Sunday, 11 December 2011

Crash! Bang! Wallop!

So, it looks like we survived. Damage to the Obs has been minimal and it sounds like the rest of the island has managed without anything too serious going wrong. The winds were quite severe again last night, but today has been calmer (still not exactly tropical mind) and it looks like we could get a couple of days of relatively pleasant weather. However, it is clear that the traps have suffered somewhat. Some damage is expected every winter, usually the catching boxes get rattled and wire needs replacing, but this is the worst I’ve seen it (ok, I know I’ve been here less than a year, but it is pretty bad honest!).

Those of you who know Fair Isle will know that the Vaadal stream isn't meant to look like this.

Even those of you who've never been here will know that the Vaadal trap isn't meant to look like this.
Hjon Dyke has also suffered.
Double Dyke over. The largest trap is in the most trouble, leaning at an alarming rate and both catching boxes and ramps severely damaged.
The slightly better conditions did enable me to get out for most of today to see what birds were around (although it was still windy enough to avoid most of the cliffs) and it was quite a pleasant selection. A brief seawatch from Buness produced six Little Auks, whilst the NW winds had also brought a couple of Glaucous Gulls (an adult and a first winter) to the North of the island. The mid-November falls seem to have resulted in more birds lingering into December than is sometimes the case, with two Long-eared Owls, 49 Blackbirds, 36 Redwing, 2 Robins, 3 Skylarks, Woodcock and a Carrion Crow noted.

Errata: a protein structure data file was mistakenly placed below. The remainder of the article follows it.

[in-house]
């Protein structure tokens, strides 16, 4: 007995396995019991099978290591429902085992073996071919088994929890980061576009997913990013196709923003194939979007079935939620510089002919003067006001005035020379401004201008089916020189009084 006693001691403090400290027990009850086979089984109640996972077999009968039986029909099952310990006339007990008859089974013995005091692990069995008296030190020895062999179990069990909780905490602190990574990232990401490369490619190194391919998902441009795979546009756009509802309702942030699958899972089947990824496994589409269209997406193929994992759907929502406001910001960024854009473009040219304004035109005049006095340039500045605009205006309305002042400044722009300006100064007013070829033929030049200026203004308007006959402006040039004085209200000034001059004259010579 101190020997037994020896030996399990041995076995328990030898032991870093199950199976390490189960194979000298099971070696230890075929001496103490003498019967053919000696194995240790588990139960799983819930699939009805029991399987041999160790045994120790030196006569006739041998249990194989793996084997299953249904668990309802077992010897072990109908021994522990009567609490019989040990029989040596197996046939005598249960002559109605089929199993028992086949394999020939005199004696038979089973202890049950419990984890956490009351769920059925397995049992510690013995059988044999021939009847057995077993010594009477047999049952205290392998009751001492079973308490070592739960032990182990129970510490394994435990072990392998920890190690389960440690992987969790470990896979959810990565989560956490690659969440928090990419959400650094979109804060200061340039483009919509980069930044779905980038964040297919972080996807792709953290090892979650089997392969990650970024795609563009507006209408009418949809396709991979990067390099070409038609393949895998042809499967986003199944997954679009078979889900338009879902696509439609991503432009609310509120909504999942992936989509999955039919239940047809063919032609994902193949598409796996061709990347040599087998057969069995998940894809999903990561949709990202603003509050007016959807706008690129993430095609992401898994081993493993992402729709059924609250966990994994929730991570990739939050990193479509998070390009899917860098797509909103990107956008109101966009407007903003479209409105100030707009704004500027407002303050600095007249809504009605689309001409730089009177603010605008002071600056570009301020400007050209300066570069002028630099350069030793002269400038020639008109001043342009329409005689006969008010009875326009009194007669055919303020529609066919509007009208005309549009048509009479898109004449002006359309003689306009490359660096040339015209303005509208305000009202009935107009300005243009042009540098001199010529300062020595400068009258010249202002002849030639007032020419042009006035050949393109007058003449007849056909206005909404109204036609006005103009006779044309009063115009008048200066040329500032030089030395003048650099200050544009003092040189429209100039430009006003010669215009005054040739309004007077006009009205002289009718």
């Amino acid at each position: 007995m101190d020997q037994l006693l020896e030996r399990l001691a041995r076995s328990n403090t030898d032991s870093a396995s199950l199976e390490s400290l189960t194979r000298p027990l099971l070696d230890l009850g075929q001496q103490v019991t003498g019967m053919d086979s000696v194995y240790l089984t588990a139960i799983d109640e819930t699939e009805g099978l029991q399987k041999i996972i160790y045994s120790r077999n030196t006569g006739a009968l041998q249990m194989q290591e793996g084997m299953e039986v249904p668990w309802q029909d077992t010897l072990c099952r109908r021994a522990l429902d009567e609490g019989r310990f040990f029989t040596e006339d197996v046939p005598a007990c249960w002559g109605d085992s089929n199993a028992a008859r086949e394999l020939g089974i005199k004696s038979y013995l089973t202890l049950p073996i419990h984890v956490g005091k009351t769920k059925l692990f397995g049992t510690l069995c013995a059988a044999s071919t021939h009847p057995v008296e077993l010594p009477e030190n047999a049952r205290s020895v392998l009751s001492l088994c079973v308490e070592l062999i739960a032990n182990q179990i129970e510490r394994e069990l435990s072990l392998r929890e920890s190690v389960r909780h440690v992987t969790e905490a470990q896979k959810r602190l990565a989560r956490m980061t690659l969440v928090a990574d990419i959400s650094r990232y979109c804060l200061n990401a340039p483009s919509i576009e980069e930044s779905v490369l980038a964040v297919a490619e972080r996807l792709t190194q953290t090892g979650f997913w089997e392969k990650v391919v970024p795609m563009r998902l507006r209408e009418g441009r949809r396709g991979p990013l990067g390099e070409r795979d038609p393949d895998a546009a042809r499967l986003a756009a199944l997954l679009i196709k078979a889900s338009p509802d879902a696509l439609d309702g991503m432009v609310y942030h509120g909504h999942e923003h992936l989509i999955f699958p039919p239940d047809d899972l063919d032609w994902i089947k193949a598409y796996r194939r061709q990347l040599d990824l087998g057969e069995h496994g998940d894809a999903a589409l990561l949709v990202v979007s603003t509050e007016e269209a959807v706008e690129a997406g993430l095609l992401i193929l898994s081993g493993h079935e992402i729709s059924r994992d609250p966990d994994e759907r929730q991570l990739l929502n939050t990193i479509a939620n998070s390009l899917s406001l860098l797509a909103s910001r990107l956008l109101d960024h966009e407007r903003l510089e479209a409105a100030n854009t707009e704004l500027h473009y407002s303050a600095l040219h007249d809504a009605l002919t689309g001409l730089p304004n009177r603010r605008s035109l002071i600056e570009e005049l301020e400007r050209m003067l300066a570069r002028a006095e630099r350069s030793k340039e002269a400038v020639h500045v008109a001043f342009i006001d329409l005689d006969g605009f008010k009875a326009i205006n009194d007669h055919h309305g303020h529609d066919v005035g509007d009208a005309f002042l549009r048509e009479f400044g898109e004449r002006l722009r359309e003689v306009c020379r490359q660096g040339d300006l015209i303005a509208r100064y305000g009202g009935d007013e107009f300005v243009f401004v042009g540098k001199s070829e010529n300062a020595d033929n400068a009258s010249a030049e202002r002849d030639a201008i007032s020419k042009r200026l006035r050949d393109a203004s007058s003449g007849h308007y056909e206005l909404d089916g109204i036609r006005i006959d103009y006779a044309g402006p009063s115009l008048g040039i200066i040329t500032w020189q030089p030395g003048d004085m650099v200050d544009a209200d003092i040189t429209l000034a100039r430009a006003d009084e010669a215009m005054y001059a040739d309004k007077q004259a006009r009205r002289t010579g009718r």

It's good to see the LEOs have survived the worst of the weather so far and are now looking happier (well, not happier as Long-eared Owls always look rather cross, but drier at least). One was seen hunting not far from the Obs this afternoon.
With a bit more time to search out goose flocks today the counts were higher, with 16 Tundra Bean Geese, 26 White-fronted Geese (a couple were possibly Greenland birds, but the light was too poor by the time I saw them to make a definite call), nine Pink-feet and 149 Greylags, along with four Whooper Swans. The Great Northern Diver was in North Haven again (and Tommy saw a Long-tailed Duck in South Harbour), with typical winter fare including a smart male Merlin, Golden Plover and 24 Snow Buntings.
Having swapped Christmas presents with all the family down south on our recent travels, we're getting in the festive spirit. This is Grace helping to make a Christmas cake and sporting her 'I didn't realise there was someone behind me when I started eating the ingredients' look.

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